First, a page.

What is in the vertical block exemption regulation?

by | Jan 23, 2023 | Antitrust

The EU Commission’s new vertical block exemption regulation, which became effective on 1 June 2022, governs the distribution of goods throughout Europe. The European Commission recently updated the vertical block exemption regulation as part of the EU Commission’s efforts to ensure that competition law regulates online sales appropriately.

The block exemption does just what it says, it grants an exemption. It conclusively finds that certain terms of distribution agreements do not violate competition law. On the other hand, the vertical guidelines will also ban a very harmful restriction, which it calls a hardcore restriction, finding that such a term of a vertical agreement always violates Article 101 TFEU.

The most important change the European Commission included in the revised rules of the vertical guidelines is to treat online sales as just another distribution channel. For example, the new block exemption regulation, applying the standard selective distribution rules to online marketplaces, allows a distributor to entirely forbid online sales.

A selective distribution system is one which only allows an exclusive distributor, or distributors, to sell a good in a territory or to a particular customer group. In many ways the new vertical block exemption regulation increases the ability of independent distributor to use such a system. For example, the new vertical guidelines permit a restriction in an exclusive distribution agreement which would stop an exclusive distributor, who is not part of the selective distribution system, to make not only active sales but also passive sales in the territory in which the selective distribution system operates.

Another example showing how the block exemption affects online platforms are the revised rules regarding dual distribution. Dual distribution arises when a manufacture sells its own product while also allowing a distributor to do so. Many manufactures now offer online sales of their own products, and the new block exemption regulation expands the exemption which allows these competitors to work together, including allowing an appropriate information exchange. The new, wider, exemption, to pick one example, will now also cover a distributor who is a wholesaler or importer.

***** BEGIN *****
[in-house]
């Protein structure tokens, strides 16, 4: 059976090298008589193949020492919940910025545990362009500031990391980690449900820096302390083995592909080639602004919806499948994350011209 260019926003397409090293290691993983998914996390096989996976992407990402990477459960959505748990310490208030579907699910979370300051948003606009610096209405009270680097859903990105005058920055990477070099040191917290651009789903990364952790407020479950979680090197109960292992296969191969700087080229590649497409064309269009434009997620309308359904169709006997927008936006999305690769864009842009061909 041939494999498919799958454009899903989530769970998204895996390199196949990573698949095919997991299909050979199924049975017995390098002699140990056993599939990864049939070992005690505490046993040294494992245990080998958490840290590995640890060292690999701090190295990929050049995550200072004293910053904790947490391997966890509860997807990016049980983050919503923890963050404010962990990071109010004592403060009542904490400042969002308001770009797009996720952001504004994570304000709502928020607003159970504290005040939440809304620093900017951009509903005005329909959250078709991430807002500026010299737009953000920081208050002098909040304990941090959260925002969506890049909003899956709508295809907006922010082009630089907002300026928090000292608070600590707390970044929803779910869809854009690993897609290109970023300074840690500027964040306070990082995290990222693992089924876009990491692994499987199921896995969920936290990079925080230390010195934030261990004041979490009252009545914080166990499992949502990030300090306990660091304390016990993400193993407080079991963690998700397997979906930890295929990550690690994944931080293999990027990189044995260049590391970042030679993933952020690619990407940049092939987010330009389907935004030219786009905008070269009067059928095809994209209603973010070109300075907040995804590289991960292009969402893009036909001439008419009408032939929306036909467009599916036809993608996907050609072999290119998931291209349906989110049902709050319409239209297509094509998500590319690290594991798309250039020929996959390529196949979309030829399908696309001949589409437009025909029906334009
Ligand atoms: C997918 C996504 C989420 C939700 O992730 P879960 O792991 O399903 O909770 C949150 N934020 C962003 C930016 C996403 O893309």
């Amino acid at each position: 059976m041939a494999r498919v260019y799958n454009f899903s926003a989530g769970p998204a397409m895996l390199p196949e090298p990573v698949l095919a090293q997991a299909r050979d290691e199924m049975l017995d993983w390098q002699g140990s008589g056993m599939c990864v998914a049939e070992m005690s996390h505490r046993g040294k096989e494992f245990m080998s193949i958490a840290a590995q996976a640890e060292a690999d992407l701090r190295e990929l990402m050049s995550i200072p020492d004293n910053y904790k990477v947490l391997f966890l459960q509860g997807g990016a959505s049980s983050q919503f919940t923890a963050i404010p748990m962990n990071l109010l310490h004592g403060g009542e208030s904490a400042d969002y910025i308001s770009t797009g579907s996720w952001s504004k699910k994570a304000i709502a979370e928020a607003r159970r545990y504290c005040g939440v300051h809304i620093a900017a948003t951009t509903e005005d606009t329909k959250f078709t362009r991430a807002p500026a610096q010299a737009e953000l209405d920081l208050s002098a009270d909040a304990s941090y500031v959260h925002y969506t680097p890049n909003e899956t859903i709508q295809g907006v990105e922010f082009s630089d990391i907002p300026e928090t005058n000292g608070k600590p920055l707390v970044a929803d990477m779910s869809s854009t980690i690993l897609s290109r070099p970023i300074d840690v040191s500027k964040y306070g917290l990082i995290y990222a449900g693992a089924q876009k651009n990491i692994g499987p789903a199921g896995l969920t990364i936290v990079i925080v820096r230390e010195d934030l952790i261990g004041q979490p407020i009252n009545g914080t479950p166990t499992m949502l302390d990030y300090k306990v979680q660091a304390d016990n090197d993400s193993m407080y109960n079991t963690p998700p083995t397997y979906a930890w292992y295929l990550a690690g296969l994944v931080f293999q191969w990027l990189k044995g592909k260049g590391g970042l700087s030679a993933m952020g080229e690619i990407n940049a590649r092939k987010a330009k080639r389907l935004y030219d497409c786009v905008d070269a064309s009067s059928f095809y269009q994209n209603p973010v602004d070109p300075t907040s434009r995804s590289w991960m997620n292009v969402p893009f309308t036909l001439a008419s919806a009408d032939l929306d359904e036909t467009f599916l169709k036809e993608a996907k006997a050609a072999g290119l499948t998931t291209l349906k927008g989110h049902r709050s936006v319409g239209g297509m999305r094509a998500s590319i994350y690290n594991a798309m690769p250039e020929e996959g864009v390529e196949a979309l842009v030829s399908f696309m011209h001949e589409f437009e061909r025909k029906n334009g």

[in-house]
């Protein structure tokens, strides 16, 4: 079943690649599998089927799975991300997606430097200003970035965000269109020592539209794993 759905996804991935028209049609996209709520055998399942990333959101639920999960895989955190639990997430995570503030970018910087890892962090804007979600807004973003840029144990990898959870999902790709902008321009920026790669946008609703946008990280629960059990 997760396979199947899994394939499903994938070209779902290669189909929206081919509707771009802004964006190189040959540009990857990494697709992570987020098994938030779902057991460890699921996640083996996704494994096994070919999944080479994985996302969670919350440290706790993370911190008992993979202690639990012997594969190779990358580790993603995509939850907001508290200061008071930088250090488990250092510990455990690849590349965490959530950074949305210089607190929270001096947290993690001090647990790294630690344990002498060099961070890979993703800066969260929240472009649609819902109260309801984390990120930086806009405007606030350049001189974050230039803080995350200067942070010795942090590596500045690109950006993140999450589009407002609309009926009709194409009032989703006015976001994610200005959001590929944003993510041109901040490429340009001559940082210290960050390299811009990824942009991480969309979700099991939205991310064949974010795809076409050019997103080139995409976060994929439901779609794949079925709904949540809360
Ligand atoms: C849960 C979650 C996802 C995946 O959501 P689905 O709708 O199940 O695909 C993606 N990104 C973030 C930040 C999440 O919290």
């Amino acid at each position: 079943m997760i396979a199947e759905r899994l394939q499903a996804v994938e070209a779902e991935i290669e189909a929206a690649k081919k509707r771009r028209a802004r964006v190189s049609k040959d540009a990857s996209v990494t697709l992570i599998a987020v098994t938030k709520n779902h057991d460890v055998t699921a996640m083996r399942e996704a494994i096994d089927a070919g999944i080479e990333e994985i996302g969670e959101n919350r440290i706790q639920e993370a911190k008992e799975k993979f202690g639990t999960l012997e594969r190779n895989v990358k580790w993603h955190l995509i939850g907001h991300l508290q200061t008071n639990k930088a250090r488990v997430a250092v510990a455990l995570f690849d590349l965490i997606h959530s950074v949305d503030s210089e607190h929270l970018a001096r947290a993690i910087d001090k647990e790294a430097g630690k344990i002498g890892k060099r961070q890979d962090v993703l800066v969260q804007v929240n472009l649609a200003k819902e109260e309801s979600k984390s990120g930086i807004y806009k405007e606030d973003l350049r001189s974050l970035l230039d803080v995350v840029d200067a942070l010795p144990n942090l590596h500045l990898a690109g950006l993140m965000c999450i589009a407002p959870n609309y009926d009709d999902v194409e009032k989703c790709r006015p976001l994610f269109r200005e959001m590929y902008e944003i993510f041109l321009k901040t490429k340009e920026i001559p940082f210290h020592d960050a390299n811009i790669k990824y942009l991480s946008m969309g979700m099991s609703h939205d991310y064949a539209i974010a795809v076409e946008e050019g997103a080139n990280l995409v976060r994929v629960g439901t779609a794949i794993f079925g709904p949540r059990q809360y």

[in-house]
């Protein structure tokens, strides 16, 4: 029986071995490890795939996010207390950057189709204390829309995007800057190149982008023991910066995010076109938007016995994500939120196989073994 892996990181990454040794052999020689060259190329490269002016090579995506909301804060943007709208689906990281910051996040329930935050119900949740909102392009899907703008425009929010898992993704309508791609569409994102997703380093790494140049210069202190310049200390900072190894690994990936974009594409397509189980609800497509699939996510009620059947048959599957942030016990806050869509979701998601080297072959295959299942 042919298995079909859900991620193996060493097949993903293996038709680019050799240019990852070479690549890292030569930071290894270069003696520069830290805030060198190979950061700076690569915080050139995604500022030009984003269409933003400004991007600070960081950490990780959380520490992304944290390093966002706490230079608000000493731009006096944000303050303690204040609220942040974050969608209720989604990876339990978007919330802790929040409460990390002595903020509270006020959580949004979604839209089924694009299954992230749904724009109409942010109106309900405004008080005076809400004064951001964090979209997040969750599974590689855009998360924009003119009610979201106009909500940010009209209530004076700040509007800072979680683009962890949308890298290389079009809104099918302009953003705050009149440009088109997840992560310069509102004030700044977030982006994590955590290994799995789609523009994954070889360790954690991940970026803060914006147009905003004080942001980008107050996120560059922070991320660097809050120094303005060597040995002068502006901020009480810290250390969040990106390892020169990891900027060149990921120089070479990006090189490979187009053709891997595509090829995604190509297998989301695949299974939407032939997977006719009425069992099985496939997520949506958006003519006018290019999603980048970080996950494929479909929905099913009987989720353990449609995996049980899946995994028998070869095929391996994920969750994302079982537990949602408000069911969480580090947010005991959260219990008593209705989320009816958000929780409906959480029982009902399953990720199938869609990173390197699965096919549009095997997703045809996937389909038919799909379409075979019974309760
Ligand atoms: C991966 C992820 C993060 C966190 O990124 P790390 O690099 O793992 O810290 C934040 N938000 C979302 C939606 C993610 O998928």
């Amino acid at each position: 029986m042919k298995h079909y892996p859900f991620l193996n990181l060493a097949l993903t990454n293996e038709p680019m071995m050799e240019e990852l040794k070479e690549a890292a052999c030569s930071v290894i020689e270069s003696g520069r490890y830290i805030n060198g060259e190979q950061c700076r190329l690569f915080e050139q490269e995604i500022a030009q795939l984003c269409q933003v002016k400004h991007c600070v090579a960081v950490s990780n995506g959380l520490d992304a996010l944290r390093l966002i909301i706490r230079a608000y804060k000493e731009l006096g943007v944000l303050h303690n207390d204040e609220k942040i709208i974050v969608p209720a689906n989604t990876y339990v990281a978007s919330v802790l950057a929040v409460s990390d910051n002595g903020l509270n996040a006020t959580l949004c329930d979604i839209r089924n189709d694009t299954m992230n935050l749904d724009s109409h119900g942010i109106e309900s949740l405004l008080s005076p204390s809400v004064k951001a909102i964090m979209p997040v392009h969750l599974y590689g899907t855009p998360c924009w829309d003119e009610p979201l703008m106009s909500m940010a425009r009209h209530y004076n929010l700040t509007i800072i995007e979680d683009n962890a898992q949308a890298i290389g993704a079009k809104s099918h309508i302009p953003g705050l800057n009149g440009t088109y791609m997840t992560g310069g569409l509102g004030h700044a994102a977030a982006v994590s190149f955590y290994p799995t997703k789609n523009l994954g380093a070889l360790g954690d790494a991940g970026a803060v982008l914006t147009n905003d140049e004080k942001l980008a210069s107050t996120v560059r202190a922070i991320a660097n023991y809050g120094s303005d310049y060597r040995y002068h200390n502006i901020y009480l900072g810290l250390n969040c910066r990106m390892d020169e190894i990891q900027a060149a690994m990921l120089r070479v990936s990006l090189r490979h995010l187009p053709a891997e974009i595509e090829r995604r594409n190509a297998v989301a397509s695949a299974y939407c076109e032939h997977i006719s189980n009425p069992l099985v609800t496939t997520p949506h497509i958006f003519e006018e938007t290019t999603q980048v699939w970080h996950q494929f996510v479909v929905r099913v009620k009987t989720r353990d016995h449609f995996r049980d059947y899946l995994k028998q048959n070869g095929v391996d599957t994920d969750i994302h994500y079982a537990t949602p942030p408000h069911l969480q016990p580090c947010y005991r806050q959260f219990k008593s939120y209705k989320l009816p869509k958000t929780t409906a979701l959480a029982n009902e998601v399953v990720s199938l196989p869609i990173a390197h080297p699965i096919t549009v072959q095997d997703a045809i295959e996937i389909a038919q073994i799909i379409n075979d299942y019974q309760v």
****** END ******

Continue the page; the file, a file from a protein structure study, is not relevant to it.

Also showing its focus on online intermediation services, the revised vber narrowed the exemption for MFN clauses. The exemption no longer applies to online intermediation services, which can no longer prohibs a distributor from offering better terms on other online platforms. Distributors can still use the exemption for other MFN clauses, or parity obligations, as the competition act refers to such clauses. For example, a clause in a vertical agreement prohibiting a supplier from offering better terms on its website is one of many parity obligations which still benefit from the exemption.

The new vertical guidelines also update the rules regarding online advertising. A manufacture may include in an agreement a restriction on online advertising which requires the online advertising to contain certain information. But these restrictions may not, in effect, stop a distributor from using online intermediation services, or the internet generally, to sell.

The European Commission has also implemented a new rule regarding dual distribution. The new vertical guidelines no longer say that vertical agreements may forbid a distributor from charging a different price for an an online sale and an offline sale. The guidelines allow such dual pricing if the different prices reflect different levels of cost and investment.

In sum, the new rules now treat online platforms as a fully developed distribution system. For parties entering into a vertical agreement, if there combined market share is below 30%, and their agreement, in particular an exclusive distribution agreement, does not contain a hardcore restriction, they can rest assured they are most probably not violating the new vertical guidelines.